Brain and Body

Think Twice Before Consuming Kale and Green Tea at the Same Time, New Research Warns

March 15, 2016 | Kelly Tatera

Photo credit:

Sometimes combining two healthy things isn’t the smartest move.

Kale is good for you, and green tea is good for you, but for your body’s sake, it’s best to avoid consuming the two at the same time or one after another.

A new study suggests that consuming green tea along with dietary iron, such as red meat or leafy greens like kale and spinach, can actually lessen the powerful benefits of green tea.

“If you drink green tea after an iron-rich meal, the main compound in the tea will bind to the iron,” Matam Vijay-Kumar, assistant professor of nutritional sciences at Penn State, said in a press release. “When that occurs, the green tea loses its potential as an antioxidant.

SEE ALSO: Do You Know the Real Difference Between Red and Green Peppers?

Vijay-Kumar says it’s best to avoid consuming green tea with iron-rich foods and iron supplements if you want to reap all of its benefits.

“The benefit of green tea depends on the bioavailability of its active components,” said first author of the study Beng San Yeoh, a graduate student in immunology and infectious diseases. “It is not only a matter of what we eat, but also when we eat and what else we eat with it.”

Further, Vijay-Kumar and his team found that the main compound in green tea, called EGCG, potently inhibits a pro-inflammatory enzyme released by white blood cells, called myeloperoxidase. This inactivation could be beneficial in weakening inflammatory bowel disease (IBD) flare-ups.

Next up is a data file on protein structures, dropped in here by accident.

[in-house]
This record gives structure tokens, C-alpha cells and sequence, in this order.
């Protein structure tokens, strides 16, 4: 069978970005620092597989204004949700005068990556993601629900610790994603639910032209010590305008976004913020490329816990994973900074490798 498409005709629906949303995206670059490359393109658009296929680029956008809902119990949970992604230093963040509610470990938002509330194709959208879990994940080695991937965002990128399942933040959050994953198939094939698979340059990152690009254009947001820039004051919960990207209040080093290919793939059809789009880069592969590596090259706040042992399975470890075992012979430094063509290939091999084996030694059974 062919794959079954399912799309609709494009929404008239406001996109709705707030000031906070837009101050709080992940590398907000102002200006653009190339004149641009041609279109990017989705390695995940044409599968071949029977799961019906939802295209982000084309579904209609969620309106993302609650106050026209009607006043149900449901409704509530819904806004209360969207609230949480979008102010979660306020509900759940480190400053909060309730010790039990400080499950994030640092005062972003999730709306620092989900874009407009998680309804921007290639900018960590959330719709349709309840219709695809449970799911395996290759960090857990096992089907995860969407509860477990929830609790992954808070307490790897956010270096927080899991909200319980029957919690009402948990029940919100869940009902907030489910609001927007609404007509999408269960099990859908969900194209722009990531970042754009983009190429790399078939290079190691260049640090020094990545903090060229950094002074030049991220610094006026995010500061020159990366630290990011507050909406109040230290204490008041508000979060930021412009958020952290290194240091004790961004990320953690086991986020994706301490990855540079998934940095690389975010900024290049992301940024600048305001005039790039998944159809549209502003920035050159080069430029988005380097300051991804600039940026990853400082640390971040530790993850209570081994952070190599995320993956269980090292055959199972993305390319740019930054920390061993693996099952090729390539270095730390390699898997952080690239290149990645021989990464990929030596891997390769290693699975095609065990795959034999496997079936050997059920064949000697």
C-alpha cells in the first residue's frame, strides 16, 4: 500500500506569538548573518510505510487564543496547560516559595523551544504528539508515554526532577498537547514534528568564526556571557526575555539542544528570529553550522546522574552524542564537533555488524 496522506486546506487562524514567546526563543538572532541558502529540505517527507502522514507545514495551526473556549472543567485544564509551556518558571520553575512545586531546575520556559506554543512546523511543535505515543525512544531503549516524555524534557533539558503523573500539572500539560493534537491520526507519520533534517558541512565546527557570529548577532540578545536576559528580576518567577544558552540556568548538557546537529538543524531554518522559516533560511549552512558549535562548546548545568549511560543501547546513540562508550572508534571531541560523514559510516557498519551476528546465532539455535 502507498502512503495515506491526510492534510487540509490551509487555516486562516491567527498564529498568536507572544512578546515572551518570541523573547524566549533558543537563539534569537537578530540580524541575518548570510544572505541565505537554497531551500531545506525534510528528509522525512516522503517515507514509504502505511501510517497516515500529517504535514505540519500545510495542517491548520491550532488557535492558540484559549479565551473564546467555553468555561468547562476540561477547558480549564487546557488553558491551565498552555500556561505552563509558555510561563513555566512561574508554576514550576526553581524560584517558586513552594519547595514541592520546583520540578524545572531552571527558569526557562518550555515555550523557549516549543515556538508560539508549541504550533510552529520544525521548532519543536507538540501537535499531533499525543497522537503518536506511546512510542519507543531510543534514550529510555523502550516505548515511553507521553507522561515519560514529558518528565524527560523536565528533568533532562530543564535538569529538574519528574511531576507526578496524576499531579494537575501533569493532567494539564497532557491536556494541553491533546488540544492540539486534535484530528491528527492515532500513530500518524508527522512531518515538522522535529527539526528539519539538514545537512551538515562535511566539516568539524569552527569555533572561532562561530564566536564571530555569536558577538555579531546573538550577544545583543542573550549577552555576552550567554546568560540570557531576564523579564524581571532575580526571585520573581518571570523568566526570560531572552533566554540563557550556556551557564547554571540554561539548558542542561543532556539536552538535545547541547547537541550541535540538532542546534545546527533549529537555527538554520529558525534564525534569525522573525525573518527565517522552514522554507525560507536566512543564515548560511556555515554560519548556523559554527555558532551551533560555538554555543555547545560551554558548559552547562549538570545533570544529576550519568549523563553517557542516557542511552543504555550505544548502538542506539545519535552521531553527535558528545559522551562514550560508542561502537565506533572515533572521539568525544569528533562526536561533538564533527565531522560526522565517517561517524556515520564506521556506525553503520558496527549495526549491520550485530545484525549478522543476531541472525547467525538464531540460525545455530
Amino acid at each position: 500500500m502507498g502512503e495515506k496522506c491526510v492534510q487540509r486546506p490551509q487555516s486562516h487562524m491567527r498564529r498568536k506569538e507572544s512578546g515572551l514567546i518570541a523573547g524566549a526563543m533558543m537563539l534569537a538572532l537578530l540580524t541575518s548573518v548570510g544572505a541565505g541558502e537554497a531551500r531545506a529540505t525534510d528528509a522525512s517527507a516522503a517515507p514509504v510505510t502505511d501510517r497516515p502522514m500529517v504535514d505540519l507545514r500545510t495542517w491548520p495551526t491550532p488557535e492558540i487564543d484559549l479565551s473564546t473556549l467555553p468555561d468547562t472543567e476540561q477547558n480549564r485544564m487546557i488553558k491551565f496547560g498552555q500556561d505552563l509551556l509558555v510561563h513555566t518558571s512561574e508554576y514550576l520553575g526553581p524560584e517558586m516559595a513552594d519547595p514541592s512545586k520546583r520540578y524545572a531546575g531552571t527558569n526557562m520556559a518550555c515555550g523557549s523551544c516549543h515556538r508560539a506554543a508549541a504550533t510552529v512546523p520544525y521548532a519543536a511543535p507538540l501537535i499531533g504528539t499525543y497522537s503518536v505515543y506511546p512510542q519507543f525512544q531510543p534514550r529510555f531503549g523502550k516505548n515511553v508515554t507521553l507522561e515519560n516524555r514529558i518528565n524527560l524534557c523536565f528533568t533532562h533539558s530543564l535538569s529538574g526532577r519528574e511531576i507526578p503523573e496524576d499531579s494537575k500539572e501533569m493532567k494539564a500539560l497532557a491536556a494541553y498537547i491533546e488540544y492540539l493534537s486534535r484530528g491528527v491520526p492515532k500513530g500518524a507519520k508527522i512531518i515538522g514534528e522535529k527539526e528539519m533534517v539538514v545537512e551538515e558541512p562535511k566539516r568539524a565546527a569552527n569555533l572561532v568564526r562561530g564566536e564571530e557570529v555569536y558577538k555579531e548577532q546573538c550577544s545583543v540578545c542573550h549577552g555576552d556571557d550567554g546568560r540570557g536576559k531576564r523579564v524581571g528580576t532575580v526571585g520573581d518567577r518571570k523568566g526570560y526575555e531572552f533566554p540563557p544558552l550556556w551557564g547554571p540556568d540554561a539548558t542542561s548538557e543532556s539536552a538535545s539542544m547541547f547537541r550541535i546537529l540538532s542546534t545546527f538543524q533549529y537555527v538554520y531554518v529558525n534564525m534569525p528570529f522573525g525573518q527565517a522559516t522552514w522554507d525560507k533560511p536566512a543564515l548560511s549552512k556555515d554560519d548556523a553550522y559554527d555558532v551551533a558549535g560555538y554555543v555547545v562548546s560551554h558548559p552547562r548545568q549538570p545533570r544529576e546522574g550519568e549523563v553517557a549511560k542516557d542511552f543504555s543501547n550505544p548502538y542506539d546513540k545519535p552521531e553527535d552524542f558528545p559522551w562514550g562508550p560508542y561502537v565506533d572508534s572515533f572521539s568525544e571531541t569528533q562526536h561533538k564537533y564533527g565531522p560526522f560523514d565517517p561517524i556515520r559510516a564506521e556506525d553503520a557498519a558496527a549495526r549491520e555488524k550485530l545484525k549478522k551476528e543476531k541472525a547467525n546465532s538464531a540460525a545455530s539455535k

However, when this main compound in green tea is consumed at the same time as iron, iron-bound EGCG loses its ability to inhibit the enzyme that weakens IBD flare-ups.

Since IBD leads to chronic inflammation of the digestive tract, the condition is often accompanied by pain, fatigue, diarrhea, weight loss, and other symptoms like iron deficiency and anemia. Therefore, it’s common for IBD patients to take iron supplements.

The researchers say that consuming green tea and iron supplements at the same time would result in both nutrients binding and thus canceling each other’s benefits out — a highly counterproductive combination.

“It is important that IBD patients who take both iron supplements and green tea know how one nutrient affects the other,” Vijay-Kumar says. “The information from the study could be helpful for both people who enjoy green tea and drink it for its general benefits, as well as people who use it specifically to treat illnesses and conditions.”

The research was funded by the National Institutes of Health, and the results are published in the American Journal of Pathology.

Looking for some more nutrition information? Check out 8 of the most common nutrition myths debunked by science.

Hot Topics

Facebook comments